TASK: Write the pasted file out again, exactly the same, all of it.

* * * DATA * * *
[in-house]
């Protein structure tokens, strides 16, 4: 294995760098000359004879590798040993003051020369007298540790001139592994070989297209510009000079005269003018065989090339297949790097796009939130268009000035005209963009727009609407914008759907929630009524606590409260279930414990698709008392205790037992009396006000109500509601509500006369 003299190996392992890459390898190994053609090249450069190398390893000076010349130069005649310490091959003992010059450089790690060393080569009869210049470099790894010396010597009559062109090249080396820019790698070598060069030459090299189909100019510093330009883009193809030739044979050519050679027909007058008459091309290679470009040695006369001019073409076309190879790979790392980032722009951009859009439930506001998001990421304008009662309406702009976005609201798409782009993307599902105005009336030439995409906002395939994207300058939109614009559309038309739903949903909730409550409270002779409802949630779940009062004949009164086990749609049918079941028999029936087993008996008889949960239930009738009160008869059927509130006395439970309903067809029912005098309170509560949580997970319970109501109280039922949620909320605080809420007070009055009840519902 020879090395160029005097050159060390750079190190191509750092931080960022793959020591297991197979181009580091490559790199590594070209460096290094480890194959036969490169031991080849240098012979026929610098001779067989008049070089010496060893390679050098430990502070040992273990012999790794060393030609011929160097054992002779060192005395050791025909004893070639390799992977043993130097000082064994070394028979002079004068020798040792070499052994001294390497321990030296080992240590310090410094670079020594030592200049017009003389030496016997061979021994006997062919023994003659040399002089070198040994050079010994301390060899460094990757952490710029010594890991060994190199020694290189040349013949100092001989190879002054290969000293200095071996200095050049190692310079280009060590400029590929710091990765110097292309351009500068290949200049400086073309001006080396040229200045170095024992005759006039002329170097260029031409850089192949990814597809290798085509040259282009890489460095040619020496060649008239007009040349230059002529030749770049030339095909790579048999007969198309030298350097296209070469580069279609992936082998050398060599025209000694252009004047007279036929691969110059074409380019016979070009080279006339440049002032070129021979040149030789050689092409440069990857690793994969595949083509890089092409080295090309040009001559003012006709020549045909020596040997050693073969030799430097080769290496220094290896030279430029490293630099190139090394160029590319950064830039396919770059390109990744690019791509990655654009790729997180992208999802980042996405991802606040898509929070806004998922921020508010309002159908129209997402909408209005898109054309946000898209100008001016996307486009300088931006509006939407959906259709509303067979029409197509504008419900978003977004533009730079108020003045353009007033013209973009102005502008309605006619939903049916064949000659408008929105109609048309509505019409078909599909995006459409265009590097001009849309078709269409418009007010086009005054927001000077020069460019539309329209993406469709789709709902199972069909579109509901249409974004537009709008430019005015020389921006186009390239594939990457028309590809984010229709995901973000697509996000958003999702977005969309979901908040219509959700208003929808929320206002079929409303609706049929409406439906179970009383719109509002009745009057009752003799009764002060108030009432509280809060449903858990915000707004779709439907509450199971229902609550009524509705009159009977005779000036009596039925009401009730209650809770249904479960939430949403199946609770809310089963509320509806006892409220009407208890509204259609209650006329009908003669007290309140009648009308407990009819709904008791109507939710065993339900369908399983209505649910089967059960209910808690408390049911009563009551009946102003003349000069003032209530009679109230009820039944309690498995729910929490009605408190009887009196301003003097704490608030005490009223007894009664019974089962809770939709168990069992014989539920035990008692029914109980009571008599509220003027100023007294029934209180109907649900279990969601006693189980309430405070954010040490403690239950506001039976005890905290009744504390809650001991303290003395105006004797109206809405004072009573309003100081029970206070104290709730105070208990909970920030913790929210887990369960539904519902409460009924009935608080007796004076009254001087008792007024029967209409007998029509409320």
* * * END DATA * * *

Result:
[in-house]
């Protein structure tokens, strides 16, 4: 294995760098000359004879590798040993003051020369007298540790001139592994070989297209510009000079005269003018065989090339297949790097796009939130268009000035005209963009727009609407914008759907929630009524606590409260279930414990698709008392205790037992009396006000109500509601509500006369 003299190996392992890459390898190994053609090249450069190398390893000076010349130069005649310490091959003992010059450089790690060393080569009869210049470099790894010396010597009559062109090249080396820019790698070598060069030459090299189909100019510093330009883009193809030739044979050519050679027909007058008459091309290679470009040695006369001019073409076309190879790979790392980032722009951009859009439930506001998001990421304008009662309406702009976005609201798409782009993307599902105005009336030439995409906002395939994207300058939109614009559309038309739903949903909730409550409270002779409802949630779940009062004949009164086990749609049918079941028999029936087993008996008889949960239930009738009160008869059927509130006395439970309903067809029912005098309170509560949580997970319970109501109280039922949620909320605080809420007070009055009840519902 020879090395160029005097050159060390750079190190191509750092931080960022793959020591297991197979181009580091490559790199590594070209460096290094480890194959036969490169031991080849240098012979026929610098001779067989008049070089010496060893390679050098430990502070040992273990012999790794060393030609011929160097054992002779060192005395050791025909004893070639390799992977043993130097000082064994070394028979002079004068020798040792070499052994001294390497321990030296080992240590310090410094670079020594030592200049017009003389030496016997061979021994006997062919023994003659040399002089070198040994050079010994301390060899460094990757952490710029010594890991060994190199020694290189040349013949100092001989190879002054290969000293200095071996200095050049190692310079280009060590400029590929710091990765110097292309351009500068290949200049400086073309001006080396040229200045170095024992005759006039002329170097260029031409850089192949990814597809290798085509040259282009890489460095040619020496060649008239007009040349230059002529030749770049030339095909790579048999007969198309030298350097296209070469580069279609992936082998050398060599025209000694252009004047007279036929691969110059074409380019016979070009080279006339440049002032070129021979040149030789050689092409440069990857690793994969595949083509890089092409080295090309040009001559003012006709020549045909020596040997050693073969030799430097080769290496220094290896030279430029490293630099190139090394160029590319950064830039396919770059390109990744690019791509990655654009790729997180992208999802980042996405991802606040898509929070806004998922921020508010309002159908129209997402909408209005898109054309946000898209100008001016996307486009300088931006509006939407959906259709509303067979029409197509504008419900978003977004533009730079108020003045353009007033013209973009102005502008309605006619939903049916064949000659408008929105109609048309509505019409078909599909995006459409265009590097001009849309078709269409418009007010086009005054927001000077020069460019539309329209993406469709789709709902199972069909579109509901249409974004537009709008430019005015020389921006186009390239594939990457028309590809984010229709995901973000697509996000958003999702977005969309979901908040219509959700208003929808929320206002079929409303609706049929409406439906179970009383719109509002009745009057009752003799009764002060108030009432509280809060449903858990915000707004779709439907509450199971229902609550009524509705009159009977005779000036009596039925009401009730209650809770249904479960939430949403199946609770809310089963509320509806006892409220009407208890509204259609209650006329009908003669007290309140009648009308407990009819709904008791109507939710065993339900369908399983209505649910089967059960209910808690408390049911009563009551009946102003003349000069003032209530009679109230009820039944309690498995729910929490009605408190009887009196301003003097704490608030005490009223007894009664019974089962809770939709168990069992014989539920035990008692029914109980009571008599509220003027100023007294029934209180109907649900279990969601006693189980309430405070954010040490403690239950506001039976005890905290009744504390809650001991303290003395105006004797109206809405004072009573309003100081029970206070104290709730105070208990909970920030913790929210887990369960539904519902409460009924009935608080007796004076009254001087008792007024029967209409007998029509409320």